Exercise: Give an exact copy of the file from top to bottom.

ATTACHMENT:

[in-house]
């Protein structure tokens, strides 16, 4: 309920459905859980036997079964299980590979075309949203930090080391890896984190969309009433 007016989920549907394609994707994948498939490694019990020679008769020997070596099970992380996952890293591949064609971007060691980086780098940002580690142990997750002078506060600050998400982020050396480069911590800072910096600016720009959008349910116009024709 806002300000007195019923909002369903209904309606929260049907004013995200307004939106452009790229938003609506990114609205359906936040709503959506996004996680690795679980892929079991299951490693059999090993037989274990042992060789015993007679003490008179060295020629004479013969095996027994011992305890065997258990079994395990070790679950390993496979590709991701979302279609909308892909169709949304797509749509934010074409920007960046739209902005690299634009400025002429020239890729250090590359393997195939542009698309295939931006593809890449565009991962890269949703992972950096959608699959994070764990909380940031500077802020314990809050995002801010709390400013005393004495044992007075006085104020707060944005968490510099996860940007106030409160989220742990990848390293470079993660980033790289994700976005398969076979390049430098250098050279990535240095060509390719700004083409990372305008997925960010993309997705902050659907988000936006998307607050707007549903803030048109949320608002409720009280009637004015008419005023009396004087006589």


[in-house]
């Protein structure tokens, strides 16, 4: 309920459905859980036997079964299980590979075309949203930090080391890896984190969309009433 007016989920549907394609994707994948498939490694019990020679008769020997070596099970992380996952890293591949064609971007060691980086780098940002580690142990997750002078506060600050998400982020050396480069911590800072910096600016720009959008349910116009024709 806002300000007195019923909002369903209904309606929260049907004013995200307004939106452009790229938003609506990114609205359906936040709503959506996004996680690795679980892929079991299951490693059999090993037989274990042992060789015993007679003490008179060295020629004479013969095996027994011992305890065997258990079994395990070790679950390993496979590709991701979302279609909308892909169709949304797509749509934010074409920007960046739209902005690299634009400025002429020239890729250090590359393997195939542009698309295939931006593809890449565009991962890269949703992972950096959608699959994070764990909380940031500077802020314990809050995002801010709390400013005393004495044992007075006085104020707060944005968490510099996860940007106030409160989220742990990848390293470079993660980033790289994700976005398969076979390049430098250098050279990535240095060509390719700004083409990372305008997925960010993309997705902050659907988000936006998307607050707007549903803030048109949320608002409720009280009637004015008419005023009396004087006589």